There’s a new study published in Journal of American Medical Association: Otolaryngology.

It points to over-diagnosis of cancer and treatment of unthreatening tumors for the 300% increase in thyroid cancer researchers have seen since 1975. There’s increasing evidence on detailed questions certain scientists had about the need for aggressive cancer treatment.

Treating certain cancers (often prostate, breast and lung)may often not be considered medically necessary because  they would not become deadly to the individual. Thyroid cancer is also seen as similar.

Our thyroid governs the release of hormones in the body and helps do many things like regulate your metabolism. Thyroid cancer treatment removes the gland and  involves a lifetime of hormone pills.

Around 85% of people diagnosed with thyroid cancer have the gland removed. But… medical guidelines advise against aggressive surgery for certain types of low-risk thyroid tumors.

Researchers surveyed a large amount of government medical data from 1975 to 2009. Colleagues from Dartmouth University found that thyroid cancer rose substantially from 5 per 100,000 people to 14 per 100,000 people.

The majority diagnosed had papillary thyroid cancer – considered  the least deadly (and most common) form of the disease.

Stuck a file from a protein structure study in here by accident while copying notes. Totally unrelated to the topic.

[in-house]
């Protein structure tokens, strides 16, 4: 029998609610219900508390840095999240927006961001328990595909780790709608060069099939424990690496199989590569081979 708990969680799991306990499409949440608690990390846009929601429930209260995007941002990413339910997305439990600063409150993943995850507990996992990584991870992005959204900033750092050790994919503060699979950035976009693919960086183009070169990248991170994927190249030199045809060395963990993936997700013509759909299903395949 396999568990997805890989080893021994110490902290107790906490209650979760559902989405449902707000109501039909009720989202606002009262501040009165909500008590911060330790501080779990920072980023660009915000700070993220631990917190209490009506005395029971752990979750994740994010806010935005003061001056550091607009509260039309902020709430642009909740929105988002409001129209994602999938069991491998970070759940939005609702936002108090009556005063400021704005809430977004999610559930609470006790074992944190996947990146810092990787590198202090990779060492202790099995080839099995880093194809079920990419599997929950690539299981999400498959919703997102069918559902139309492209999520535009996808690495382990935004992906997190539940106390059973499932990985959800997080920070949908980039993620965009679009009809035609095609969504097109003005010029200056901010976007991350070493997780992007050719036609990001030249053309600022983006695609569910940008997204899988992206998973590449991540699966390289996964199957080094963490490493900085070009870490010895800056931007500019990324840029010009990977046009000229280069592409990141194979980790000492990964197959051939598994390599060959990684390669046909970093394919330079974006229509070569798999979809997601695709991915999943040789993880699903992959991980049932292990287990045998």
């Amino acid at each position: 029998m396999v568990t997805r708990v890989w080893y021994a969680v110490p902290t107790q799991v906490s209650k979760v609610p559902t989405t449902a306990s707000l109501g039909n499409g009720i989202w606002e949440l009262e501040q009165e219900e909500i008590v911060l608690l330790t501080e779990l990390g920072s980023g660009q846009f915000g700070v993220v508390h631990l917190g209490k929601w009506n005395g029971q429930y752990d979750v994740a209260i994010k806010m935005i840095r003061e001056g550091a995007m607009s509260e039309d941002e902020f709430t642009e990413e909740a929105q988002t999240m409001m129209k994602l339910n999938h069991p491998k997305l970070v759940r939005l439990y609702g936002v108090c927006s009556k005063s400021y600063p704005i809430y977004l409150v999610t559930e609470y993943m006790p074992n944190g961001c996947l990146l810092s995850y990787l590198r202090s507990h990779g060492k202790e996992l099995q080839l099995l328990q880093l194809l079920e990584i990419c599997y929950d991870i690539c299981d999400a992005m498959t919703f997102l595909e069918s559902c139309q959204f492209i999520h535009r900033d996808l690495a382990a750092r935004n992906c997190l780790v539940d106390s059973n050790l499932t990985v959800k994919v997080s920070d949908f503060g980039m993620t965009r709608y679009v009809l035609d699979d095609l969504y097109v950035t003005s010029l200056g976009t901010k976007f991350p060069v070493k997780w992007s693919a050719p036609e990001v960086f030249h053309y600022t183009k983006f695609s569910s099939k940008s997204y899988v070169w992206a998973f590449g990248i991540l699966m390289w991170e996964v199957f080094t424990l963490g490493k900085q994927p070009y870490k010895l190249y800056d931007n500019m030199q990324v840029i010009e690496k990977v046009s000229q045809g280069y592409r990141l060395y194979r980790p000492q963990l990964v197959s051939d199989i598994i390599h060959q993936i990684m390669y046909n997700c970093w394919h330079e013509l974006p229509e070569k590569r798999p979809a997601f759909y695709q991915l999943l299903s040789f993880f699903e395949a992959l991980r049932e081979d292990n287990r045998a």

The use of ultrasound and radiation equipment can sometimes work against a person – making a tumor that was not going to be a problem rapidly turn into one. Certainly, physicians support an increased range of detection methods, but researchers involved with this study were clear that more serious treatments and surgeries are performed on thyroid cancer victims than are medically necessary.

The conclusions of the study encouraged doctors to introduce patients to the idea that small thyroid cancers may be made worse by attempting to treat it aggressively.

Further studies are planned to begin deciphering clues as to which types of tumors are going to progress past the stage of being small and unthreatening to those that place a persons life in jeopardy. In the near future, it may become more common for people to engage in close monitoring sessions than lengthy bouts of radiation or chemotherapy treatments.

Ian: And still we meet so many people whose strategy to prevent cancer begins on the day they are diagnosed!

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